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Creation vs Evolution



Back in 2014 Bill Nye the Science Guy and Ken Ham the Ark Encounter guy debated the popular topic of Creation vs Evolution with Bill Nye defending evolution and Ken Ham defending creation. But was this really what happened?

Neither of these gentlemen were uniquely qualified to fully hash out these issues being that Bill Nye is simply an entertainer and engineer without a degree in science and Ken Ham represents only one of the variety of Creation views in Christianity, namely, Young Earth Creationism (we’ll talk about that more later). Even so the debate has been viewed worldwide almost 7 and a half million times on the Answers in Genesis Youtube channel since it aired.

But what is this debate really about? Is evolution a scientific fact? Is Young Earth Creationism the only option for Christian theists to believe? Let’s find out...

What is evolution? It’s important to understand is that there are two different kinds of evolution when it comes to biological life. Micro-evolution and Macro-evolution. Micro-evolution is better known as adaptation, this kind of evolution is an observed fact affirmed by both creationists and evolutionists. It describes the process of how different organisms can make slight biological changes over short periods of time in order to adapt to and survive within changing conditions of environment. This however does not cause the organism to develop new organs and therefore become an entirely different kind of creature. That is, we have many kinds of frogs but they are all frogs… Many kinds of dogs but they are all dogs, and so on and so on.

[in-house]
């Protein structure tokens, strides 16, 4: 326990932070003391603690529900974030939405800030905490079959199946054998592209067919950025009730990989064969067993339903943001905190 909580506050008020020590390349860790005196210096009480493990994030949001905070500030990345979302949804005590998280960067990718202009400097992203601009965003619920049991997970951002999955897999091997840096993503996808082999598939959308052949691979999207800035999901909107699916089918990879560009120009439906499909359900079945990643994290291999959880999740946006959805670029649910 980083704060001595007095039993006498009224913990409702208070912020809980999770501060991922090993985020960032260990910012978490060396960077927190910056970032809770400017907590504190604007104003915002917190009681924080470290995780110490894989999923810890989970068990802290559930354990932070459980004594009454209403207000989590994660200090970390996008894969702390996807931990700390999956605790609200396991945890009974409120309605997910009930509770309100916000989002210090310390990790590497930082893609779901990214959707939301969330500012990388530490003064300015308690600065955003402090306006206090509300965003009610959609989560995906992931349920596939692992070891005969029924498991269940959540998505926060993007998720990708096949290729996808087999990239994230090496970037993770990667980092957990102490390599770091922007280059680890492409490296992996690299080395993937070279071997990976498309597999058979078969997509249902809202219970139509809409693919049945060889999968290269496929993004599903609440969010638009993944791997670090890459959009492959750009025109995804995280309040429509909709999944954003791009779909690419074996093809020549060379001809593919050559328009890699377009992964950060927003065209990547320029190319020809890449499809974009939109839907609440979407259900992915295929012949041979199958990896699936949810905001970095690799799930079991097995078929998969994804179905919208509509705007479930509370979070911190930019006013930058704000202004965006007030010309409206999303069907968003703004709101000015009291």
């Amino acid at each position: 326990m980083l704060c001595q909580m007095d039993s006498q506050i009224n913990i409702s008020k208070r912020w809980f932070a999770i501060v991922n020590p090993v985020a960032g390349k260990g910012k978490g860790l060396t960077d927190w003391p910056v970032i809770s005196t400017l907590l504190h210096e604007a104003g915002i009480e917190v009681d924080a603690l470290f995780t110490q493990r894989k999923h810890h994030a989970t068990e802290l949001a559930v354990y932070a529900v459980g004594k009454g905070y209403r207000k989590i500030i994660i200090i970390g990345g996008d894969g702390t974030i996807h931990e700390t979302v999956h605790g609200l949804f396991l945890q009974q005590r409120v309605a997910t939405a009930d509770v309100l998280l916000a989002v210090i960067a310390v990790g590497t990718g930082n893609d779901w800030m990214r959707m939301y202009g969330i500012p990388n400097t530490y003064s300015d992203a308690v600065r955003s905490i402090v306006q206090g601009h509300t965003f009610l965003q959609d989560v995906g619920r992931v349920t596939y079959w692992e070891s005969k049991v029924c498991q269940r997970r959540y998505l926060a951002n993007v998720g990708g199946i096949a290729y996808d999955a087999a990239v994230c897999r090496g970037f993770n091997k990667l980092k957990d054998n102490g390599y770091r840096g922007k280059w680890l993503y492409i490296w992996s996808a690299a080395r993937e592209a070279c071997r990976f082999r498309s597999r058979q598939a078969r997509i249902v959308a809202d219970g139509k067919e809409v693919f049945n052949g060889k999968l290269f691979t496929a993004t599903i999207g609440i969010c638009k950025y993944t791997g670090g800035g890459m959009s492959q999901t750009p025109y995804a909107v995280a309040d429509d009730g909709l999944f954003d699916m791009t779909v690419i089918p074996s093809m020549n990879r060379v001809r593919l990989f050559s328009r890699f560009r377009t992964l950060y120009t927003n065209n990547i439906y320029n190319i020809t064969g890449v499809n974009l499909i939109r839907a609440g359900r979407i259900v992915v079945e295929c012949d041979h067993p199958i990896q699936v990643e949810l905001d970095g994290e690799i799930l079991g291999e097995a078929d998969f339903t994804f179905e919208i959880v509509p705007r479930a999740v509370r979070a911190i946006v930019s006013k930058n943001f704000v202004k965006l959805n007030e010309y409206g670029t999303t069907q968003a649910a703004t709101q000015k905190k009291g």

Macro-evolution is what most people are more familiar with as it relates to Darwin’s theory. This kind of evolution posits that all of biological life came from single-cell organisms to it’s current state of complexity through millions of years of life gaining new organs, and functions over long periods of time through natural selection. That is, it assumes that if adaptation occurs many different times over millions of years it can actually take biological life from its original simple form to its current complex form. The problem with this is, nobody has ever or can ever observe a process that supposedly happens over such a long length of time. And the scientific method requires observable, testable, and repeatable experimentation to prove a theory.

Some schools of theological thought posit that God may have used evolution to bring life into existence, a theory called theistic evolution. But many Christians reject this on the grounds that evolution is a process in which “ the survival of the fittest,” which is driven by the death of weaker members of a species could not be a process that a loving God would use to bring life into existence. This also puts death before the fall of Adam which is not consistent with what the Bible teaches.

Let’s talk about all of the Creation theories related to Christian history. There are three major creation theories that theologians and Christians have relied upon when interpreting the Creation story of Genesis throughout church history. Young Earth Creationism, The Gap theory, and the Day-Age theory.